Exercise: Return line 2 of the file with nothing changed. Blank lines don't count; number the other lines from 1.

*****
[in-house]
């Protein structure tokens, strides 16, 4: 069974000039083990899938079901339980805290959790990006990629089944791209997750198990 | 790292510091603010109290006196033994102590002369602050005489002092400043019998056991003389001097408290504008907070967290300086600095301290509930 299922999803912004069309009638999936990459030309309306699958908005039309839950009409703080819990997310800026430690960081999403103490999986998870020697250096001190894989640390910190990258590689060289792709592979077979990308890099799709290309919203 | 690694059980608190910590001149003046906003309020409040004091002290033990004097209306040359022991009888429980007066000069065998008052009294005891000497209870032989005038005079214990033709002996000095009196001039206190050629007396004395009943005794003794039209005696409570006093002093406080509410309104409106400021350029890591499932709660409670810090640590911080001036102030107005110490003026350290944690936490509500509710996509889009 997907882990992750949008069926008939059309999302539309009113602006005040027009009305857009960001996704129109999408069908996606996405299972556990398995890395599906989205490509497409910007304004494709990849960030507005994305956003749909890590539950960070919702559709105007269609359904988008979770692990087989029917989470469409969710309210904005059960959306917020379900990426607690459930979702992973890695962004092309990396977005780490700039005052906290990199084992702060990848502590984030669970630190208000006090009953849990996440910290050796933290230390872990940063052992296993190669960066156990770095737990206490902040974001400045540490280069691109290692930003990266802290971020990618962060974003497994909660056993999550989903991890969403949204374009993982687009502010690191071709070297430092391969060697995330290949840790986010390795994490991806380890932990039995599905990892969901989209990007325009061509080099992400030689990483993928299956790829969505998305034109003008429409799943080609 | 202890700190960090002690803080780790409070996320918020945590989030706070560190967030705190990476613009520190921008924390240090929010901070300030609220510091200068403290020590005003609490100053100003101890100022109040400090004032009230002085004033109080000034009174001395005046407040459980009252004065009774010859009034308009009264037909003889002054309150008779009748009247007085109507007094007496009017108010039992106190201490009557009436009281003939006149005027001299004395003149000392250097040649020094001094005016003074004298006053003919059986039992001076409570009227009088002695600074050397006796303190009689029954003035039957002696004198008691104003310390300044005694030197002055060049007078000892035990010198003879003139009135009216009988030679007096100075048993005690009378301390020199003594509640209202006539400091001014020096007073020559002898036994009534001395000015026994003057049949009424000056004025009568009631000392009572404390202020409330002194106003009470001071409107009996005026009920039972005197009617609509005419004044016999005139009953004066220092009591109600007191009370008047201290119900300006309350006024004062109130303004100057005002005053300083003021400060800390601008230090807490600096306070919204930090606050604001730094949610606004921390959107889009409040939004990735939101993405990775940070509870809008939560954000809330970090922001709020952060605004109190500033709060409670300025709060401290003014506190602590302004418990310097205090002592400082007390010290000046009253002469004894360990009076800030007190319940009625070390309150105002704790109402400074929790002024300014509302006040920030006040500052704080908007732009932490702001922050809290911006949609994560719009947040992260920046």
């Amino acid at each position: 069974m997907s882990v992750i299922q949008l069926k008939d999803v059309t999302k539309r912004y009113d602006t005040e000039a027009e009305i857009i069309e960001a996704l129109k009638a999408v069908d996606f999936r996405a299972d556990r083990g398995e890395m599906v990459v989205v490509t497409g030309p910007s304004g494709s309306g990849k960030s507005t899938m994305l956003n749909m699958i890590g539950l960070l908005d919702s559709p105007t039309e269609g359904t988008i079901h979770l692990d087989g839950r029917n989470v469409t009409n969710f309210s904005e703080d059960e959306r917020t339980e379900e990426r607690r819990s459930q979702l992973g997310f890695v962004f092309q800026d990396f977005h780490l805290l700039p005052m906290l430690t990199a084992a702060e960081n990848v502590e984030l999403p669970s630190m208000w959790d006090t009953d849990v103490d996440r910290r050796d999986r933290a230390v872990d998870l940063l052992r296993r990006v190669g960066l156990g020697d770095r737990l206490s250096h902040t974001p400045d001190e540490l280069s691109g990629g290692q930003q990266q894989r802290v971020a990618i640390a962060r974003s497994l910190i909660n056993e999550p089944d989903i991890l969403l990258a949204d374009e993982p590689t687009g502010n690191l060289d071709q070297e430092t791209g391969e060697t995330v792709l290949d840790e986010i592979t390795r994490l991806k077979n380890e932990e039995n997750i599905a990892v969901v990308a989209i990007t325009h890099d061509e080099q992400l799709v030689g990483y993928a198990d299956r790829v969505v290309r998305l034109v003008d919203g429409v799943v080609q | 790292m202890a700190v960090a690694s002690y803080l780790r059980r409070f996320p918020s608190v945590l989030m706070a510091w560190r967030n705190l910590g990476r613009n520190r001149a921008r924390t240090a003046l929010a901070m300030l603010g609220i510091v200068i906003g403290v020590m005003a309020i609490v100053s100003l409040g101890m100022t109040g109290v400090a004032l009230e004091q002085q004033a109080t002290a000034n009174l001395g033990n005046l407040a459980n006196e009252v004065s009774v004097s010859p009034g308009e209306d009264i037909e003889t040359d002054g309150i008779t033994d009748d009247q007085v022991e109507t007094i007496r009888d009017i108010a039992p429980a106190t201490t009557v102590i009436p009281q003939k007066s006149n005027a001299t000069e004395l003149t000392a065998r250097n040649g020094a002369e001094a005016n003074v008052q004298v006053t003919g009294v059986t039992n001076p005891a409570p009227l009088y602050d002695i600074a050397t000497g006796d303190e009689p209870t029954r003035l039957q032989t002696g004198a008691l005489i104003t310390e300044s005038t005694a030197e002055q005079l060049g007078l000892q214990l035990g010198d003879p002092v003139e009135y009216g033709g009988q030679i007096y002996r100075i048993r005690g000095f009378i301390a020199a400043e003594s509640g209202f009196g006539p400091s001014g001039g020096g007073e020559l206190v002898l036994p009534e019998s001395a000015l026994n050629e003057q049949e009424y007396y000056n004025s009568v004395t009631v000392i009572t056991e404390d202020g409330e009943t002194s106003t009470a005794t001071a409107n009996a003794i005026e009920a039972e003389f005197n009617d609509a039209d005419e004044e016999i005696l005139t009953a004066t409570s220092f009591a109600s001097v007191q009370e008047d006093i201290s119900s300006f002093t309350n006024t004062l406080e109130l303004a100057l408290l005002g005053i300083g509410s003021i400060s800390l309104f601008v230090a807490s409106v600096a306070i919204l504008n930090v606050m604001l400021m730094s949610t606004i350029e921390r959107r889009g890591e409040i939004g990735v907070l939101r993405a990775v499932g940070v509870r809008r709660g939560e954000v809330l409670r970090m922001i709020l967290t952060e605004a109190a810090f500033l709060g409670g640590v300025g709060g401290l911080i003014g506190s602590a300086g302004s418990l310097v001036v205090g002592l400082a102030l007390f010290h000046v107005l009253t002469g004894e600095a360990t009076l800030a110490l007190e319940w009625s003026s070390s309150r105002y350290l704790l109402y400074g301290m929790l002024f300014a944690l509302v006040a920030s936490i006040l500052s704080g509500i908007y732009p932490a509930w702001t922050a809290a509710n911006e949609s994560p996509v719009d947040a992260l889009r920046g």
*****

């Protein structure tokens, strides 16, 4: 069974000039083990899938079901339980805290959790990006990629089944791209997750198990 | 790292510091603010109290006196033994102590002369602050005489002092400043019998056991003389001097408290504008907070967290300086600095301290509930 299922999803912004069309009638999936990459030309309306699958908005039309839950009409703080819990997310800026430690960081999403103490999986998870020697250096001190894989640390910190990258590689060289792709592979077979990308890099799709290309919203 | 690694059980608190910590001149003046906003309020409040004091002290033990004097209306040359022991009888429980007066000069065998008052009294005891000497209870032989005038005079214990033709002996000095009196001039206190050629007396004395009943005794003794039209005696409570006093002093406080509410309104409106400021350029890591499932709660409670810090640590911080001036102030107005110490003026350290944690936490509500509710996509889009 997907882990992750949008069926008939059309999302539309009113602006005040027009009305857009960001996704129109999408069908996606996405299972556990398995890395599906989205490509497409910007304004494709990849960030507005994305956003749909890590539950960070919702559709105007269609359904988008979770692990087989029917989470469409969710309210904005059960959306917020379900990426607690459930979702992973890695962004092309990396977005780490700039005052906290990199084992702060990848502590984030669970630190208000006090009953849990996440910290050796933290230390872990940063052992296993190669960066156990770095737990206490902040974001400045540490280069691109290692930003990266802290971020990618962060974003497994909660056993999550989903991890969403949204374009993982687009502010690191071709070297430092391969060697995330290949840790986010390795994490991806380890932990039995599905990892969901989209990007325009061509080099992400030689990483993928299956790829969505998305034109003008429409799943080609 | 202890700190960090002690803080780790409070996320918020945590989030706070560190967030705190990476613009520190921008924390240090929010901070300030609220510091200068403290020590005003609490100053100003101890100022109040400090004032009230002085004033109080000034009174001395005046407040459980009252004065009774010859009034308009009264037909003889002054309150008779009748009247007085109507007094007496009017108010039992106190201490009557009436009281003939006149005027001299004395003149000392250097040649020094001094005016003074004298006053003919059986039992001076409570009227009088002695600074050397006796303190009689029954003035039957002696004198008691104003310390300044005694030197002055060049007078000892035990010198003879003139009135009216009988030679007096100075048993005690009378301390020199003594509640209202006539400091001014020096007073020559002898036994009534001395000015026994003057049949009424000056004025009568009631000392009572404390202020409330002194106003009470001071409107009996005026009920039972005197009617609509005419004044016999005139009953004066220092009591109600007191009370008047201290119900300006309350006024004062109130303004100057005002005053300083003021400060800390601008230090807490600096306070919204930090606050604001730094949610606004921390959107889009409040939004990735939101993405990775940070509870809008939560954000809330970090922001709020952060605004109190500033709060409670300025709060401290003014506190602590302004418990310097205090002592400082007390010290000046009253002469004894360990009076800030007190319940009625070390309150105002704790109402400074929790002024300014509302006040920030006040500052704080908007732009932490702001922050809290911006949609994560719009947040992260920046």